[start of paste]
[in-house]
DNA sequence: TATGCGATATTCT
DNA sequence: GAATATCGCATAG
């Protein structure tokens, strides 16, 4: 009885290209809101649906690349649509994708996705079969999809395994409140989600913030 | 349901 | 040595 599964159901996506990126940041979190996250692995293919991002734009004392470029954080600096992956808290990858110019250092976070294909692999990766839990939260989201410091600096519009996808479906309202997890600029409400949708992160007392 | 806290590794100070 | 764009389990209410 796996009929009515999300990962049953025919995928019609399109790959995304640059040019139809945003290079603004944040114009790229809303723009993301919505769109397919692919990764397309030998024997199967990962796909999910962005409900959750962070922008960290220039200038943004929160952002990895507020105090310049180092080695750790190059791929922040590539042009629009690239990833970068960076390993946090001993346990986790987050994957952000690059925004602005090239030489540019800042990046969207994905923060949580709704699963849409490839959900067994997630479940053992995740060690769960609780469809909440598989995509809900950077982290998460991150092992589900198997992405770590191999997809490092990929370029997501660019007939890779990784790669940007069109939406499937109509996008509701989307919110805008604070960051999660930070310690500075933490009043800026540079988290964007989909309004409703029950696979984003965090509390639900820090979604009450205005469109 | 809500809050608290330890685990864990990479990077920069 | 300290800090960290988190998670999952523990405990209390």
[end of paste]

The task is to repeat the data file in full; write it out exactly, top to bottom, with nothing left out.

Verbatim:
[in-house]
DNA sequence: TATGCGATATTCT
DNA sequence: GAATATCGCATAG
């Protein structure tokens, strides 16, 4: 009885290209809101649906690349649509994708996705079969999809395994409140989600913030 | 349901 | 040595 599964159901996506990126940041979190996250692995293919991002734009004392470029954080600096992956808290990858110019250092976070294909692999990766839990939260989201410091600096519009996808479906309202997890600029409400949708992160007392 | 806290590794100070 | 764009389990209410 796996009929009515999300990962049953025919995928019609399109790959995304640059040019139809945003290079603004944040114009790229809303723009993301919505769109397919692919990764397309030998024997199967990962796909999910962005409900959750962070922008960290220039200038943004929160952002990895507020105090310049180092080695750790190059791929922040590539042009629009690239990833970068960076390993946090001993346990986790987050994957952000690059925004602005090239030489540019800042990046969207994905923060949580709704699963849409490839959900067994997630479940053992995740060690769960609780469809909440598989995509809900950077982290998460991150092992589900198997992405770590191999997809490092990929370029997501660019007939890779990784790669940007069109939406499937109509996008509701989307919110805008604070960051999660930070310690500075933490009043800026540079988290964007989909309004409703029950696979984003965090509390639900820090979604009450205005469109 | 809500809050608290330890685990864990990479990077920069 | 300290800090960290988190998670999952523990405990209390």